After God brought up the dry land, He began to fill it with plants of every kind. This marks the end of one phase of creation and the beginning of another. Up until now, God had been creating empty canvases. The earth, the expanse of space, the oceans, the dry land - all of these were just empty spaces on the afternoon of the third day. Now, God began His work of filling these spaces with beautiful and incredible creations.

Plants of all shapes, sizes, smells, and colors were created by God and filled every acre of dry land - and much of the seas too! Grasses, flowers, and trees covered the ground. Other plant life such as fungi, algae and photoplankton were also created with specific purposes (such as the production of oxygen, a food source for myriads of animals yet to be created, and the production of fresh soil). Plants were God's first biologic creation and they filled the earth with life!

Many of these plants have since gone extinct and are only known to us by fossils. We can only guess at what sights and smells these other plants added to the world, but we do know that each of them were personally designed by God Himself! What an amazing sight this new, flowering world must've been!

Even the seas had an abundance of plant life! Kelp, sea grasses, and various algaes grew up from the ocean floor and filled the otherwise barren water. There's even evidence that suggests the existence of giant floating forests. These were island-sized masses of lightweight trees whose roots intertwined to hold them together. These giant masses of vegetation even had their own soil (made from their own leaves). We see a similar phenomenon today called "quaking bogs" - but these floating islands dwarfed anything that exists now and must have been an amazing sight to see!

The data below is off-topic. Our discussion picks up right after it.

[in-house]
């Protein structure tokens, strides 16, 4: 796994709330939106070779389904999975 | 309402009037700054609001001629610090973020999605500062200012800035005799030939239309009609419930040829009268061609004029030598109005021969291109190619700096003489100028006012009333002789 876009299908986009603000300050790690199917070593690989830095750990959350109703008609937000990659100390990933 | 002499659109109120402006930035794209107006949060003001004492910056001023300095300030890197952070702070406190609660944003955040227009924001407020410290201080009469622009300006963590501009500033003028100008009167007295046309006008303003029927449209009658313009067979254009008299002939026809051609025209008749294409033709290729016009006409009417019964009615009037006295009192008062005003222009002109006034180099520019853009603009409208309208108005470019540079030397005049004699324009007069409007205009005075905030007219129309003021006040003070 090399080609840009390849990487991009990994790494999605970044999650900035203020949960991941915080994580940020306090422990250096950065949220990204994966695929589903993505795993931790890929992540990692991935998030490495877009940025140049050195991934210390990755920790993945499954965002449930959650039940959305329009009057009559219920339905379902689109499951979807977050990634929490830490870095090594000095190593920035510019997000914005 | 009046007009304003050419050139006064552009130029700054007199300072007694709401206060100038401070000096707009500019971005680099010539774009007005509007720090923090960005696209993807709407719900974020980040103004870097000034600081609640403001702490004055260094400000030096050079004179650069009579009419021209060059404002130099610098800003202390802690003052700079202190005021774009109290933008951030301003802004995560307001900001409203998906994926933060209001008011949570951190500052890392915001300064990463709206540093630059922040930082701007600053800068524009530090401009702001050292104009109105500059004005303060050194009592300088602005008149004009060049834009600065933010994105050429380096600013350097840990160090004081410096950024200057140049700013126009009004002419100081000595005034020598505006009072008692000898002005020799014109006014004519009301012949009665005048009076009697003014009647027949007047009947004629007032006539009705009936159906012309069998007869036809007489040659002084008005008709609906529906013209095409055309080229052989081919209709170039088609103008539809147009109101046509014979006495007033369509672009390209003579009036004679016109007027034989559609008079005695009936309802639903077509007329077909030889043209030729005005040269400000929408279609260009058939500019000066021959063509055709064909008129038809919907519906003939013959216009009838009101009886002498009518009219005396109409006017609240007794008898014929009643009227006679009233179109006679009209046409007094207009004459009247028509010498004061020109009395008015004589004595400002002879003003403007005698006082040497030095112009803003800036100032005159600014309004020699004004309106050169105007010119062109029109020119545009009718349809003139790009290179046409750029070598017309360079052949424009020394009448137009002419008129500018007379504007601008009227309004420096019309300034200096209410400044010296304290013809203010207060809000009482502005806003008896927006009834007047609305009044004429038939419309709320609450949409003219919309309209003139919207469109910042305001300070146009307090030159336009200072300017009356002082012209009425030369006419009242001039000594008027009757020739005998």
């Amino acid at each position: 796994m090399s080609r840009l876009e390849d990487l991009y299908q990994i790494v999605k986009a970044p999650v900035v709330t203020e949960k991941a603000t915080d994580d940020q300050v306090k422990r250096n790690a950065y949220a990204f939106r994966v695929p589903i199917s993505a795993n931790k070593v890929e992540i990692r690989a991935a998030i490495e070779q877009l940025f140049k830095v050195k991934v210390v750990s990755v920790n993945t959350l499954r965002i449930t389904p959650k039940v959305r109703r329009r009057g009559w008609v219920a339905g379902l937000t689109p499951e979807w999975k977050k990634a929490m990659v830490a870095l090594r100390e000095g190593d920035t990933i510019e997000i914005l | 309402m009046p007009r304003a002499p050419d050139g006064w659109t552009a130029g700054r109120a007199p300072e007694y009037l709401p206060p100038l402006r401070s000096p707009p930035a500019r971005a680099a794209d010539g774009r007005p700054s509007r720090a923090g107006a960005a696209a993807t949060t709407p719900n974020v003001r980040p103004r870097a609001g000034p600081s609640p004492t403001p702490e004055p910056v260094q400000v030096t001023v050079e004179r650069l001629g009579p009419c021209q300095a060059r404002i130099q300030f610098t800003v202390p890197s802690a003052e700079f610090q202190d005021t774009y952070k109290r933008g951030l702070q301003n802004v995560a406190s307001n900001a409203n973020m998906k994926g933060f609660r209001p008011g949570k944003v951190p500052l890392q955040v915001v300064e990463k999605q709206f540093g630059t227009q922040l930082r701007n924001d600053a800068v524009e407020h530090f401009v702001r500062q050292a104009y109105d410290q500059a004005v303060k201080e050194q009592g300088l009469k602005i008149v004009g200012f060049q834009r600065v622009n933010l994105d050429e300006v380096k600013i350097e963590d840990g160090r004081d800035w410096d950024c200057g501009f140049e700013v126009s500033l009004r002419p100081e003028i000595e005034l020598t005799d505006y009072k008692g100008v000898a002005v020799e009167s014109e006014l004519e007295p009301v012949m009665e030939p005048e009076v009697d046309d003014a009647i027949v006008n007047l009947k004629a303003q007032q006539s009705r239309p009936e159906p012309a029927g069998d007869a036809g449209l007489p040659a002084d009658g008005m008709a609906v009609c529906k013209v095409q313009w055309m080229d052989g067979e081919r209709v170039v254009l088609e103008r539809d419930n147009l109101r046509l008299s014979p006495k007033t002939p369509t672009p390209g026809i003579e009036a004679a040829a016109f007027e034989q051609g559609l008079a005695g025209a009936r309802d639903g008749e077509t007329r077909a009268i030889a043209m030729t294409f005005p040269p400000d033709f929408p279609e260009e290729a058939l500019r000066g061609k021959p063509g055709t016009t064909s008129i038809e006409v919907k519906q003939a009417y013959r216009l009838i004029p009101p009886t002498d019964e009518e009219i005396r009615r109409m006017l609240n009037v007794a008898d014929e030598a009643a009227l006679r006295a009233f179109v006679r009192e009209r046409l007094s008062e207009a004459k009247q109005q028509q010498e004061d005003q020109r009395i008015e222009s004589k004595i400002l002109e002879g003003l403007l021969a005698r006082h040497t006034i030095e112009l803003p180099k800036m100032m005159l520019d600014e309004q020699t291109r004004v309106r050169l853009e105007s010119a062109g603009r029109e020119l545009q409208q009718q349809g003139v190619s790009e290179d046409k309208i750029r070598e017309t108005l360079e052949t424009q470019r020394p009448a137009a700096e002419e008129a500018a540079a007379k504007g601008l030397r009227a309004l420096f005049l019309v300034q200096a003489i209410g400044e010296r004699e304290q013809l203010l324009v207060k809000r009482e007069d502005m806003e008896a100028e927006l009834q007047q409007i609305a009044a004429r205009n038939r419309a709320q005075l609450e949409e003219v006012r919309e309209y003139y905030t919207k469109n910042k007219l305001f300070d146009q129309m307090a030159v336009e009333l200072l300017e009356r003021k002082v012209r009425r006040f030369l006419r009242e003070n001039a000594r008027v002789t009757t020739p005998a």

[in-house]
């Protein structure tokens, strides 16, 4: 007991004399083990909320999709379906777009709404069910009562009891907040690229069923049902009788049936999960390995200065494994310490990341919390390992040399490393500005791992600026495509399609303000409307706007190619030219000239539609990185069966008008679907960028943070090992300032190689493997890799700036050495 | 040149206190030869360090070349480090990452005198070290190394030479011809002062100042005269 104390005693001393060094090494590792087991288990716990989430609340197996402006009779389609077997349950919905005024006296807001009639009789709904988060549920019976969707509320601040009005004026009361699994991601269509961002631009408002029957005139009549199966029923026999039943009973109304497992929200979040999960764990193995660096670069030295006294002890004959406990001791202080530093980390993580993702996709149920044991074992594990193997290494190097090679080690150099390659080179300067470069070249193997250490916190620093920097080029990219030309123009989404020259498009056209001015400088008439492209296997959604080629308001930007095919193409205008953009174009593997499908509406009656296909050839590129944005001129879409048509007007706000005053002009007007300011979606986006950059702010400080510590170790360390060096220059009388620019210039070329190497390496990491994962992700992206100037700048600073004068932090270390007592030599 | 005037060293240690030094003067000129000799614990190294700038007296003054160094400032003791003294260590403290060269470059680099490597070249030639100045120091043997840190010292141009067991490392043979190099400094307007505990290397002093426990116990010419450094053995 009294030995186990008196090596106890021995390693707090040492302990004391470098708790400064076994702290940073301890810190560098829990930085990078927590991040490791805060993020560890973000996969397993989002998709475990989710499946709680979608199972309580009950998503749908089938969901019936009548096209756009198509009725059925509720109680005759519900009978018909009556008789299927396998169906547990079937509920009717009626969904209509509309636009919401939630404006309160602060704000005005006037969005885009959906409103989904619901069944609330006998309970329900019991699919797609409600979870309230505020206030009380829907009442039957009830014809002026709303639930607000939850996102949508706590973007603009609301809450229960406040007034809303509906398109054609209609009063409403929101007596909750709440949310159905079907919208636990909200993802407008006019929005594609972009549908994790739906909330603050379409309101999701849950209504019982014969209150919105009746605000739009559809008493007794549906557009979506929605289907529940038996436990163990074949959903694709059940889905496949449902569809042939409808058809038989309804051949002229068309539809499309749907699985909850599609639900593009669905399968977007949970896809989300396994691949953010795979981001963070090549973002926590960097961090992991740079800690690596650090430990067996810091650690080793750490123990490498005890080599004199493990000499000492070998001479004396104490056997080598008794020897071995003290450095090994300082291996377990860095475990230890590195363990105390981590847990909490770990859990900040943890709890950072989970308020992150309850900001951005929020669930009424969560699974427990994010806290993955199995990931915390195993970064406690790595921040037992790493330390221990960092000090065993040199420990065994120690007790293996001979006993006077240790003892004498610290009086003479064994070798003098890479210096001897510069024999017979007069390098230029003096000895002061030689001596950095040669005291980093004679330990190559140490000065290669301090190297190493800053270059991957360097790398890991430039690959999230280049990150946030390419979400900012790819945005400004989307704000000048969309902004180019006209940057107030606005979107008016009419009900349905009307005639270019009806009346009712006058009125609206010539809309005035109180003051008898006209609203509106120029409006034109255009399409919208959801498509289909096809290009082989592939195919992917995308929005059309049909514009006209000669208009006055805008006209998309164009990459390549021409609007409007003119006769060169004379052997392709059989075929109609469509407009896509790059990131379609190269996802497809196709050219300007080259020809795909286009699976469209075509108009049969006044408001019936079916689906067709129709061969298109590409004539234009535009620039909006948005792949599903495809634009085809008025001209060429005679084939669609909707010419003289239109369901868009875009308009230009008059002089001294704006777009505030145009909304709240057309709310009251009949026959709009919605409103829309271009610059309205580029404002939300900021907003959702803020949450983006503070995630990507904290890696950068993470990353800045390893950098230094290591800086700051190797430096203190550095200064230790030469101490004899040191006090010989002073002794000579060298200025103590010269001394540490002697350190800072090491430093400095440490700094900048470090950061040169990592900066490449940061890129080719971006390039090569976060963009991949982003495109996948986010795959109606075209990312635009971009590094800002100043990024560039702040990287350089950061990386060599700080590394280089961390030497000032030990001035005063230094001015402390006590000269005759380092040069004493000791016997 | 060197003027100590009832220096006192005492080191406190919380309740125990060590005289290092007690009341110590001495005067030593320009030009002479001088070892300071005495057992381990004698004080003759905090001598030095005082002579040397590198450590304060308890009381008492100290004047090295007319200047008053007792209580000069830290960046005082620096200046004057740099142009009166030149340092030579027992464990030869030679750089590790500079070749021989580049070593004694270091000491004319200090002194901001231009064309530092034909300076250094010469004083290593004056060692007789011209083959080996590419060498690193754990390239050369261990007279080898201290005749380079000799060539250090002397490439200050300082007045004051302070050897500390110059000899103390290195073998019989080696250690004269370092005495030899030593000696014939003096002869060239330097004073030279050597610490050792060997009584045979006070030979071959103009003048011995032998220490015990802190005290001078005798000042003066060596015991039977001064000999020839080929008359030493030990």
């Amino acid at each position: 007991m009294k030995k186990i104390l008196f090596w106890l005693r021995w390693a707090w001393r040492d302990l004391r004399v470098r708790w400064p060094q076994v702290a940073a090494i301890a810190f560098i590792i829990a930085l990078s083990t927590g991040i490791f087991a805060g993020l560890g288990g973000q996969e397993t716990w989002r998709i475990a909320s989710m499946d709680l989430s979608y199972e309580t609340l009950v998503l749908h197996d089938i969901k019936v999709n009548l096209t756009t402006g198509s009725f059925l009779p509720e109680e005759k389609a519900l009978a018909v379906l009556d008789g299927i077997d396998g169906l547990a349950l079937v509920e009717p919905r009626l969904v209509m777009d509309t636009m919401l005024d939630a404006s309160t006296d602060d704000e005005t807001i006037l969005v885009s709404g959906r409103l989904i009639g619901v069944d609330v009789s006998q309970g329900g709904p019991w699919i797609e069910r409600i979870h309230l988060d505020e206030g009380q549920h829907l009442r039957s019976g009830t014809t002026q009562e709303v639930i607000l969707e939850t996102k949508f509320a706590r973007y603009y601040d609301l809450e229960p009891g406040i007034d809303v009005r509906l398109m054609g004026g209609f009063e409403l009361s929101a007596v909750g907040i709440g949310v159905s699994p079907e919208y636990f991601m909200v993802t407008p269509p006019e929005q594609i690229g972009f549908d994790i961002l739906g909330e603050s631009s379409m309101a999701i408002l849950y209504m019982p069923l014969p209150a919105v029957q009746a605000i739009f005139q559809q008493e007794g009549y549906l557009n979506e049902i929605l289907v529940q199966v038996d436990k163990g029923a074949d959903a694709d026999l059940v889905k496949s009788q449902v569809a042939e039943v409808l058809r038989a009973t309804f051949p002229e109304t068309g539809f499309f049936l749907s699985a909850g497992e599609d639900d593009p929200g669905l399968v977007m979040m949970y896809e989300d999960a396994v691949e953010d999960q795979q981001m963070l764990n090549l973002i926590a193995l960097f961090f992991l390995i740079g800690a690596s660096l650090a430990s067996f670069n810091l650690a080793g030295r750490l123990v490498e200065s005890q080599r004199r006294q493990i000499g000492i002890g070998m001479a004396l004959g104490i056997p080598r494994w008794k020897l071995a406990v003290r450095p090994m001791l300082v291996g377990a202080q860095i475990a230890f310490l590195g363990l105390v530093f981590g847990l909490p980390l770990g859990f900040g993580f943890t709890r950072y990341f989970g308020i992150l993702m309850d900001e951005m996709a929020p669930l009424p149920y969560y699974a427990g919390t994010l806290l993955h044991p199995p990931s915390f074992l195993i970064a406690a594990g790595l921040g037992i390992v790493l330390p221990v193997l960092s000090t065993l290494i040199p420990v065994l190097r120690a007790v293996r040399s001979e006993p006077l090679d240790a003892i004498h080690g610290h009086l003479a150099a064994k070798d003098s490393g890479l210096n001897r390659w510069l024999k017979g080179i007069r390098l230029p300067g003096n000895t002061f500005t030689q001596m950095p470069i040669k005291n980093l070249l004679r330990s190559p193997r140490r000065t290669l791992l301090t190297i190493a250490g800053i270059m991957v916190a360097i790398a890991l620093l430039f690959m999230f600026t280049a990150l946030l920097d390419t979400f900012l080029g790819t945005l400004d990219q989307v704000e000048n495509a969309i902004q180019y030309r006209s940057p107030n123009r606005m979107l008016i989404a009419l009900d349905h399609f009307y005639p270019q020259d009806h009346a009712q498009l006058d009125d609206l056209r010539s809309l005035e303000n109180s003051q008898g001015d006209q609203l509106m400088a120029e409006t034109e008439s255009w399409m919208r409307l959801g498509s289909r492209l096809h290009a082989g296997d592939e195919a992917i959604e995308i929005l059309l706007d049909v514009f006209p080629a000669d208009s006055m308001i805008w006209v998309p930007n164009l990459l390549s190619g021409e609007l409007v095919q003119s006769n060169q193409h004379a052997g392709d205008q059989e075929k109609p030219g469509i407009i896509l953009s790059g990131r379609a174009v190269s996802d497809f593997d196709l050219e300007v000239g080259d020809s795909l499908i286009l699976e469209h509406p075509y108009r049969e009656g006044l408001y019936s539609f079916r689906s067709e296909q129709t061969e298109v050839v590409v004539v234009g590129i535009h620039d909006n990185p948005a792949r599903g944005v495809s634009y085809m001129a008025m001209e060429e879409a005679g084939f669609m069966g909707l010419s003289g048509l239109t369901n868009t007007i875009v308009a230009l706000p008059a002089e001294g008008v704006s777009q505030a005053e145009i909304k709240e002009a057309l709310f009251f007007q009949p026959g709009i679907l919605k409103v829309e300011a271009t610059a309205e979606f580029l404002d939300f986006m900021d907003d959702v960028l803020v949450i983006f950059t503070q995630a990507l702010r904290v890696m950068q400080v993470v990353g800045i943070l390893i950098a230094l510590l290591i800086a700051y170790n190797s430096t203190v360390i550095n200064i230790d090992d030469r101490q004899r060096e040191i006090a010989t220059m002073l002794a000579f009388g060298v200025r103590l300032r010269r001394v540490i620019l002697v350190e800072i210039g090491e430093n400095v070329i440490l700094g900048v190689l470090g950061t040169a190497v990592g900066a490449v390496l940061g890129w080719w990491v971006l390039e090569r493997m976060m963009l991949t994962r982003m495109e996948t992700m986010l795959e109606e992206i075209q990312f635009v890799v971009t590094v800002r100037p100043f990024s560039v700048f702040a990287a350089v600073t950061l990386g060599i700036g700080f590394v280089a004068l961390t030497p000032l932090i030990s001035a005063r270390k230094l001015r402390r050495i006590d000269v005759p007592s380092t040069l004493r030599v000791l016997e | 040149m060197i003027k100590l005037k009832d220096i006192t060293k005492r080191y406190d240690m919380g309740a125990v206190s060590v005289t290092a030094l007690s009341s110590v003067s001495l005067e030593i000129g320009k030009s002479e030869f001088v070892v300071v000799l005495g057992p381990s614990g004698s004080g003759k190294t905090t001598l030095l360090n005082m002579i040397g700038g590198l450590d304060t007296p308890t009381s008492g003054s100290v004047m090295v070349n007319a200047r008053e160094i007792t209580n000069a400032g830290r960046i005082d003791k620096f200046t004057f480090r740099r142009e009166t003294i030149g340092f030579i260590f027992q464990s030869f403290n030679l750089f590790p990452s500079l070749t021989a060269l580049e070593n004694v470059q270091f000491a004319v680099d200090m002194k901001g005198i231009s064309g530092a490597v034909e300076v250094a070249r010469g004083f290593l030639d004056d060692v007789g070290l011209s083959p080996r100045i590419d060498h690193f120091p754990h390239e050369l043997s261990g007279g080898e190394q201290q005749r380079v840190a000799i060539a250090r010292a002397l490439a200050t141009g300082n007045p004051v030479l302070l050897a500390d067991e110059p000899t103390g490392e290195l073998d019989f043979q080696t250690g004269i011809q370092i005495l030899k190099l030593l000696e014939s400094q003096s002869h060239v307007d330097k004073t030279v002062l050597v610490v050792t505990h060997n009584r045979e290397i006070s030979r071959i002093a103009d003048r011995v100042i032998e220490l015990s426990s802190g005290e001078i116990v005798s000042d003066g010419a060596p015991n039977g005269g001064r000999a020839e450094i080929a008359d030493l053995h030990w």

Some of the most beautiful plants that can be seen today exist in gardens, where gardeners personally control the nutrients and water that the plants get. Good gardeners put time and effort to produce the most beautiful plants and the most delicious fruit. This is a reflection of God's own creative nature - but what must the world have been like when God Himself was the Gardener? We see the descendants of the plants that He created today - but this was the only time in history that each and every plant was put in place by God's own hand! Not a single blade of grass escaped the Creator's notice!

Day Three
Genesis 1:13 "So the evening and the morning were the third day."

Once again, for the third time, we see the formula - evening+morning+a number. Once again, God emphasized that this was still an actual day.

Think about this; God still hadn't created the sun yet...and yet the earth was full of plant life! The third day couldn't have been thousands or millions of years (like the day-age theorists state) - plants need sunlight to survive!

Not only do plants need sunlight, they also need insects to pollinate them. When you view these days of creation as ordinary days, the lack of insects doesn't matter - they're only lacking for two more days. But if you believe that the days of creation were long ages of time, you have to explain how plants pollinated without insects to help!

At the close of the third day, the newly-created earth was already drastically different. The water was contained and dry land appeared for the first time. Beautiful vegetation filled both the land and the sea. Now, on the morning of the fourth day, God was going to turn His attention to heaven once again.